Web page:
Tax on Income from other sources,gift tax, angel tax



ANGEL TAX
Valuing Private Company
Section 56(2)(viib), also called the ‘Angel Tax’, is a tax levied by the government on any private company that raises capital above its fair-market value. The difference between this FMV and the price at which the shares are issued are taxed in their hands at the maximum marginal rate. The concept of taxing capital receipts and investments as income is unique in the principle of taxation and exists only in India in this clause.
Though the law offers the choice of valuation to the assessee company, what we’re witnessing is the asessing officers disregarding this freedom and instead taking it upon themselves to value the company. These officers ignore the valuation report prepared by a merchant banker or a chartered accountant in favour of the current net worth of the company.

Source of Investment
To establish the creditworthiness of the investor (Section 68), the assessing officers are demanding the bank statements, income tax returns and financial statements of all the investors from these companies.
Given the sensitive nature of these documents, not every investor feels comfortable sharing them with their investee company.
In spite of the tax department having these documents on record, which can be accessed by them via the investor’s Permanent Account Number, these heavy demands are made of the companies with a very narrow compliance timeframe.


GIFT TAX


Taxable gift
·         Amount received When any amount received exceeds Rs 50000 (from other than specified relatives) than whole received amount will be taxable or
·         Any immovable property is received without consideration if stamp duty value of such property is more than Rs.50000/- than stamp duty value of such property will be taxable.
·         If any immovable property is received for a inadequate consideration, (means consideration is less than stamp duty value of property) which stamp duty value exceeding Rs.50, 000, the stamp duty value of such property as Exceeds such consideration will be chargeable.
However wef A.y 2019-20, the above provision has been amended which is as follows:U/s 562(x)
If any immovable property is received for a consideration , the stamp duty value of which exceeds  105 percent of the consideration and the difference between stamp duty and consideration exceeds Rs 50000, than the difference amount between stamp duty and consideration  shall be taxable as income from other source.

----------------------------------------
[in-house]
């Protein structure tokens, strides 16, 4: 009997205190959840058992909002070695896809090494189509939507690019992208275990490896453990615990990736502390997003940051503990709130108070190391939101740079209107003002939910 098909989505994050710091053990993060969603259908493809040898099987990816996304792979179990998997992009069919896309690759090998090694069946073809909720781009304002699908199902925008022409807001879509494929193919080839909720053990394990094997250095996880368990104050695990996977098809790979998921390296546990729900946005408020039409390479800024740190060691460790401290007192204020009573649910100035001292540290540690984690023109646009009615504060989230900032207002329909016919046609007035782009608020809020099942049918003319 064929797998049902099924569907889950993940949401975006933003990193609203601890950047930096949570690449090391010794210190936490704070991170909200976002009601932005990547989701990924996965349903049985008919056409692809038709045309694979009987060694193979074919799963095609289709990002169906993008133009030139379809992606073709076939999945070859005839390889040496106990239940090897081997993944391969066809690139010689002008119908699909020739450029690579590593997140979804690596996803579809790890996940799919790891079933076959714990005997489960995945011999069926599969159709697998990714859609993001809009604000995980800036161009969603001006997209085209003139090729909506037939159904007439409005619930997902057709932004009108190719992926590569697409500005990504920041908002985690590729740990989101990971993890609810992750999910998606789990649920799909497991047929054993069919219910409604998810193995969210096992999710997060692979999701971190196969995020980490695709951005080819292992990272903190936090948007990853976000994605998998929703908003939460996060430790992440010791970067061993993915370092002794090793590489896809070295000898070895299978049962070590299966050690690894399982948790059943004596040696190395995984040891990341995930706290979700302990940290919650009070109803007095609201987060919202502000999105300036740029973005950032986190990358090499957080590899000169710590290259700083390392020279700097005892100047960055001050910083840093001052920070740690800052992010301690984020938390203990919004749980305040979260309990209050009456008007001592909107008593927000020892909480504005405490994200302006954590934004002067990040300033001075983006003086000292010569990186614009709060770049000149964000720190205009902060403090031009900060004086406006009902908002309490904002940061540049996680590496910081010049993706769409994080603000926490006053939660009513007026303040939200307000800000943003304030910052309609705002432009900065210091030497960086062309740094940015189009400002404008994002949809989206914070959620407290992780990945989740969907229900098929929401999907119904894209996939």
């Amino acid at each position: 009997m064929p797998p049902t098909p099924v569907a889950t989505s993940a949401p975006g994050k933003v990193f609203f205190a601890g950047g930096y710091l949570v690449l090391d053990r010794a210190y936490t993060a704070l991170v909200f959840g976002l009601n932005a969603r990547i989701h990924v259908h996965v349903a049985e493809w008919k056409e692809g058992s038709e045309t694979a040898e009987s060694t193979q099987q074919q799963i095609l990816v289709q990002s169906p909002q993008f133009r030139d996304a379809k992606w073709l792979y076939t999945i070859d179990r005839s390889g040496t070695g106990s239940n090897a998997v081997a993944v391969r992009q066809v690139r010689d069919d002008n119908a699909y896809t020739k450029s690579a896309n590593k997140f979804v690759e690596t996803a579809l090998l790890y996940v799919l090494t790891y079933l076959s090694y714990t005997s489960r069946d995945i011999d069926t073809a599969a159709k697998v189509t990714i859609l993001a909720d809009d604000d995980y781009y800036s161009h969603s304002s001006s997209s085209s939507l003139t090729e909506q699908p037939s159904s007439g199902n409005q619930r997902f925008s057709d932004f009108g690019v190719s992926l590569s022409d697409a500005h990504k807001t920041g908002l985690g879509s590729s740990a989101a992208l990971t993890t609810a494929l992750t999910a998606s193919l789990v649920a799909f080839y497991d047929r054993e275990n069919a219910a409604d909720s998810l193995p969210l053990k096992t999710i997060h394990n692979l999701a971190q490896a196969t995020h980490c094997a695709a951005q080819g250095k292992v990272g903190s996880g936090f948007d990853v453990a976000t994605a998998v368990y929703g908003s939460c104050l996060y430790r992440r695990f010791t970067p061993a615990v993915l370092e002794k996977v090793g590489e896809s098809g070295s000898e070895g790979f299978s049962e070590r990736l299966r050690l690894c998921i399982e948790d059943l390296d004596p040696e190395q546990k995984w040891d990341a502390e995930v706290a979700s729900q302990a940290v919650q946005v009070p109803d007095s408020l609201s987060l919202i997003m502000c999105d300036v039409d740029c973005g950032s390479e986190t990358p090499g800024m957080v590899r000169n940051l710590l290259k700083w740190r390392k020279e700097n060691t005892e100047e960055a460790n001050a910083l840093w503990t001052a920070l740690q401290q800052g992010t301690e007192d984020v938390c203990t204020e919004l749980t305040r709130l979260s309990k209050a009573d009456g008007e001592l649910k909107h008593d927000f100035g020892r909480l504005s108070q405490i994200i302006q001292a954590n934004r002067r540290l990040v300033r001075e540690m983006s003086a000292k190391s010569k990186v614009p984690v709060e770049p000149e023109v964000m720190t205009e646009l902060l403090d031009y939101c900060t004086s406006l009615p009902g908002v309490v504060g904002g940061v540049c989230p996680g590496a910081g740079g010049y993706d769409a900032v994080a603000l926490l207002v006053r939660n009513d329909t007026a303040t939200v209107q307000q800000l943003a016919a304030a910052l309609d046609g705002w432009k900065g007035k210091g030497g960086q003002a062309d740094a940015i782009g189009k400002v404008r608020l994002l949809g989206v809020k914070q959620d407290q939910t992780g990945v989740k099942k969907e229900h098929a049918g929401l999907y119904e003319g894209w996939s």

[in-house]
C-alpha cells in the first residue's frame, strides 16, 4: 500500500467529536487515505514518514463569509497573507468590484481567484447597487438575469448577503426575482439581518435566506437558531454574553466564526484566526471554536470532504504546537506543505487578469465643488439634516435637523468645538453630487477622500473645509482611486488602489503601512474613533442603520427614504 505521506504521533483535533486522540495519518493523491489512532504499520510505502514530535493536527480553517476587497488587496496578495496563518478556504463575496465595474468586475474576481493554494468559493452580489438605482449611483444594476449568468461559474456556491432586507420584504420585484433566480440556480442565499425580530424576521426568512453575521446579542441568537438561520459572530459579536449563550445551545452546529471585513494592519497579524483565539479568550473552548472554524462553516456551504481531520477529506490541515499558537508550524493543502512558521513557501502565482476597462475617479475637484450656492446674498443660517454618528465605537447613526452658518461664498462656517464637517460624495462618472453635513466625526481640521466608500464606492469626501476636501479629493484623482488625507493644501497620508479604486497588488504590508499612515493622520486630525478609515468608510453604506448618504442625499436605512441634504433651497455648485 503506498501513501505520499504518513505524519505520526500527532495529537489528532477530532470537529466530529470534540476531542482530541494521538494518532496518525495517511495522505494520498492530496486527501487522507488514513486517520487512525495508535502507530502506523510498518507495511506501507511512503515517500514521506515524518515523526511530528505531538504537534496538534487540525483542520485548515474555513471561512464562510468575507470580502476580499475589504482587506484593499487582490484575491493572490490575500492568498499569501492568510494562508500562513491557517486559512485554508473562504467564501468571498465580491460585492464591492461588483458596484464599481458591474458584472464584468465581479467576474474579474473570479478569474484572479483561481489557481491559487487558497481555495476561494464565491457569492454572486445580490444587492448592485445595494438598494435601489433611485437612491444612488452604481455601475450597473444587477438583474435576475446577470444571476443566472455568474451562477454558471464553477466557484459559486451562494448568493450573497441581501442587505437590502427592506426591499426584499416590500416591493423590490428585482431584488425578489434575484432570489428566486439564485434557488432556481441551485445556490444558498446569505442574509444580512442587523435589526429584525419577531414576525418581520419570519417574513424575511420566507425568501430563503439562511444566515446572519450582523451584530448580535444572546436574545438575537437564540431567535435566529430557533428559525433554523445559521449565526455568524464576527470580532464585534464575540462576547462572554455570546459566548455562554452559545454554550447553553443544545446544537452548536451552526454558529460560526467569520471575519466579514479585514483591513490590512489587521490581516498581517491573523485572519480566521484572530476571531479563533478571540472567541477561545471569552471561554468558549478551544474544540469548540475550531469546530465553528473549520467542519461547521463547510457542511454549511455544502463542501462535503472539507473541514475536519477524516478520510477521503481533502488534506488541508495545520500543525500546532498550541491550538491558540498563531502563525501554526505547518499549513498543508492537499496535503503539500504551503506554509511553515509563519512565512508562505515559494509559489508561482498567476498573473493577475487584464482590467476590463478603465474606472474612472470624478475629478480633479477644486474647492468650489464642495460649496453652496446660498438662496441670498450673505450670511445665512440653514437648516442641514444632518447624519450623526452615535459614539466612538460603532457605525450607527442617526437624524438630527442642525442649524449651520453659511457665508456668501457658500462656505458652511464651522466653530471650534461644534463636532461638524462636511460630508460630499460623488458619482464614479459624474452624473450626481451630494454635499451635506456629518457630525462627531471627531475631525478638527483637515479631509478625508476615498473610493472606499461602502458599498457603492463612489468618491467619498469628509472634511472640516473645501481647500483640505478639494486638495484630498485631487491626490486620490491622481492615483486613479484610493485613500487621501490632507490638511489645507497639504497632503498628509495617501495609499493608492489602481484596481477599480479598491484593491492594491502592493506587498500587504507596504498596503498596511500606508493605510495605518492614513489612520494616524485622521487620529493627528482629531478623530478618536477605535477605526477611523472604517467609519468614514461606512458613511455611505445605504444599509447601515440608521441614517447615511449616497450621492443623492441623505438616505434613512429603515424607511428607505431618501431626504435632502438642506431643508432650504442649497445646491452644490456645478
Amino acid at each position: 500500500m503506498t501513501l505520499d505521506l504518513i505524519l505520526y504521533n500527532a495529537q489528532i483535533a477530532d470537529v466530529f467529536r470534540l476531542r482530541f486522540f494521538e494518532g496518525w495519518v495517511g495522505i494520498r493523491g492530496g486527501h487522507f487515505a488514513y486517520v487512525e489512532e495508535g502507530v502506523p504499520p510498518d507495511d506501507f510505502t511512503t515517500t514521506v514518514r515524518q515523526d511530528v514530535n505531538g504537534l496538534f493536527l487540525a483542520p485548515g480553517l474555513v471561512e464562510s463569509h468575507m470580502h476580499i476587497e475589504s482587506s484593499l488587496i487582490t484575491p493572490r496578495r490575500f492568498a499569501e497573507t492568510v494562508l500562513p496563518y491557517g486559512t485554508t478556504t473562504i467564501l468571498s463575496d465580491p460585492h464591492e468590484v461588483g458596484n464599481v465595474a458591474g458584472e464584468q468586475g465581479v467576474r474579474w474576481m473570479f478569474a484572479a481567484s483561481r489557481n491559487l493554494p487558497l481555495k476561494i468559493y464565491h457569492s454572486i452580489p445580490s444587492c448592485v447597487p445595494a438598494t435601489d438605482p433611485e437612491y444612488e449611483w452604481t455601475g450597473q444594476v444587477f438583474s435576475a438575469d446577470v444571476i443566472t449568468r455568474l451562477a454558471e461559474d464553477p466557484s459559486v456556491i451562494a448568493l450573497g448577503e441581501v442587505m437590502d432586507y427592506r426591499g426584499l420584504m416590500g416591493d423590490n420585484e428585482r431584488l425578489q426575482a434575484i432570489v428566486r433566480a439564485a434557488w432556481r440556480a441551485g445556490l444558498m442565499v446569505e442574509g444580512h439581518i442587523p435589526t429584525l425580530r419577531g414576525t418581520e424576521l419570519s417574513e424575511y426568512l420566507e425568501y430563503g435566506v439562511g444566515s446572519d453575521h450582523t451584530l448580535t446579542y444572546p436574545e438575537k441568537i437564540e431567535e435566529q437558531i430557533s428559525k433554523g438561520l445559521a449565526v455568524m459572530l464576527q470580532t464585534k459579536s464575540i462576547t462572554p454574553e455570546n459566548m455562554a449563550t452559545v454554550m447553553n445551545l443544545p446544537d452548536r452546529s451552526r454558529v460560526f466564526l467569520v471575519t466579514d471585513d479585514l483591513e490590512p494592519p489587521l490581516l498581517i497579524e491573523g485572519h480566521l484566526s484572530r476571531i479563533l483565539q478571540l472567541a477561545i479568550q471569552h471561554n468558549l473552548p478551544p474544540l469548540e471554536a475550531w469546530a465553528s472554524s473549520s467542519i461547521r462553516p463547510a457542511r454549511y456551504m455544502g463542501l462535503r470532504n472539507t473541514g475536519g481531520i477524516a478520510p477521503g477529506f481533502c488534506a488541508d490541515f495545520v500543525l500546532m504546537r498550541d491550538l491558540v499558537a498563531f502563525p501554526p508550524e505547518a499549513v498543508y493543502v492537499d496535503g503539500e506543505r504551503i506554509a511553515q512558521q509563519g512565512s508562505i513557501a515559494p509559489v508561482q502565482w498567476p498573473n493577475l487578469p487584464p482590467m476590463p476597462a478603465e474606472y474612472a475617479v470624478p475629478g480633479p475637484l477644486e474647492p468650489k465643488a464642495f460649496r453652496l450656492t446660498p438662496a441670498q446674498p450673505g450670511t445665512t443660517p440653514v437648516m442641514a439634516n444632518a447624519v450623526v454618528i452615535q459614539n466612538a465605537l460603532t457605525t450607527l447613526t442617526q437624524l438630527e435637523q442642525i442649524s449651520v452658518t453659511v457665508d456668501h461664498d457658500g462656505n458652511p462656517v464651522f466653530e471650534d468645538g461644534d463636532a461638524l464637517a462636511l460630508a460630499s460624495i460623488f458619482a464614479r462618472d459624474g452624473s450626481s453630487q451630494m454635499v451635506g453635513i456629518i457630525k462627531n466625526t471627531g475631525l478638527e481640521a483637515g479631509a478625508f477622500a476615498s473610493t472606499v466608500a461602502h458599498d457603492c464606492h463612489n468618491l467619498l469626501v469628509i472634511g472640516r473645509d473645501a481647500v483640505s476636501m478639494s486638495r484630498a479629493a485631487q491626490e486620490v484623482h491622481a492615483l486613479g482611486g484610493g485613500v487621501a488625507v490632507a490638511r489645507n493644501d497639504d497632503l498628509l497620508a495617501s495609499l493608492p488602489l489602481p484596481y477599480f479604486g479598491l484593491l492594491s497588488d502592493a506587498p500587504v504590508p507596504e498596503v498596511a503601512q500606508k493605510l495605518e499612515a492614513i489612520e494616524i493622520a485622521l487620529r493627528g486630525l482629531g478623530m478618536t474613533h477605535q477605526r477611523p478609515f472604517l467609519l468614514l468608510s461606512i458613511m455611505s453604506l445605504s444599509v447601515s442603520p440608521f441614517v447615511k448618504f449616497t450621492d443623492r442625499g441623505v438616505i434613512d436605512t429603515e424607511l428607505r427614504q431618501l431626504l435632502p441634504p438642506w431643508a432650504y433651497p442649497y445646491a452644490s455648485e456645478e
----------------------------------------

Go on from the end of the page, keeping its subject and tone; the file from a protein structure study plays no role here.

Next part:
It should be noted that, that where the date of the agreement fixing the amount of consideration for the transfer of immovable property and the date of registration are not the same, the stamp duty value on the date of the agreement may be taken for the purposes provided that the the amount of consideration for the said immovable property , or a part thereof, has been paid by any mode other than cash on or before the date of the agreement for the transfer of such immovable property.
Movable property is received without consideration which aggregate fair market value is more than Rs.50000/- than tax will be charge on aggregate fair market value of movable property.
If movable property received for a lesser consideration, means consideration is less than the Fair market value but Fair market value exceeds by Rs.50, 000, than the fmv as exceeds such consideration will be chargeable to tax.
For example if Gold Jewellery Rs 1050000 received for consideration 200000 than whole 850000 will be taxable in the hand of recipient.

Foreign Remittance requirements in India

Change of Procerss-Foreign Remittance-online Submission of Form A2  

Ther are major changes in rules relating to furnishing of Information in respect of payment to the Non -Resident with effect from 01.04.2016.
For remittances abroad, you might be required to furnish information in the four forms:
1. Form A2 (Required as per FEMA)
2. Application cum Declaration for purchase of foreign exchange under LRS (Required as per FEMA)
3. Form 15 CA (Required as per Income Tax Act)
4. Form 15 CB (Required as per Income Tax Act)
Your remittances to non-residents abroad will be governed by FEMA (Foreign Exchange Management Act). Additionally, the authorized dealer banks need to ensure that your remittance is in compliance with the Income Tax laws i.e. tax has been duly paid on the funds being remitted and TDS, if any has been deducted.
Further, Remittances under LRS do not require RBI approval. RBI has delegated the power to Authorized dealer banks. Authorized dealer bank has to satisfy itself that the remittance/drawal of foreign currency is not in contravention of FEMA or Income Tax Act.
  • For compliance with FEMA, it may rely on Form A2 and declaration under LRS.
  • For compliance with Income Tax Act, it will rely on Form 15 CA and Form 15 CB, if required.
Earlier, Form A2 was submitted manually with the Authorized dealer bank along with other requisite documents. Now, it will be submitted online along with 
applicable purpose code (Refer the attached Circular for code list).

Changes in Furnishing Form A2 for Foreign Remittances w.e.f. 01.04.2016:

  • Authorized dealer banks, offering internet banking facility to their customers allow online submission of Form A2 (Application for Remittance Abroad) and also enable uploading/submission of documents, if any. Therefore it is mandatory to file online Form A2.The application cum declaration for purchase of foreign exchange under the Liberalized Remittance Scheme (LRS) of USD 250,000 has been clubbed with Form A2.Form A2 will be submitted to the Authorized dealer bank mentioning the Purpose Code for the remittance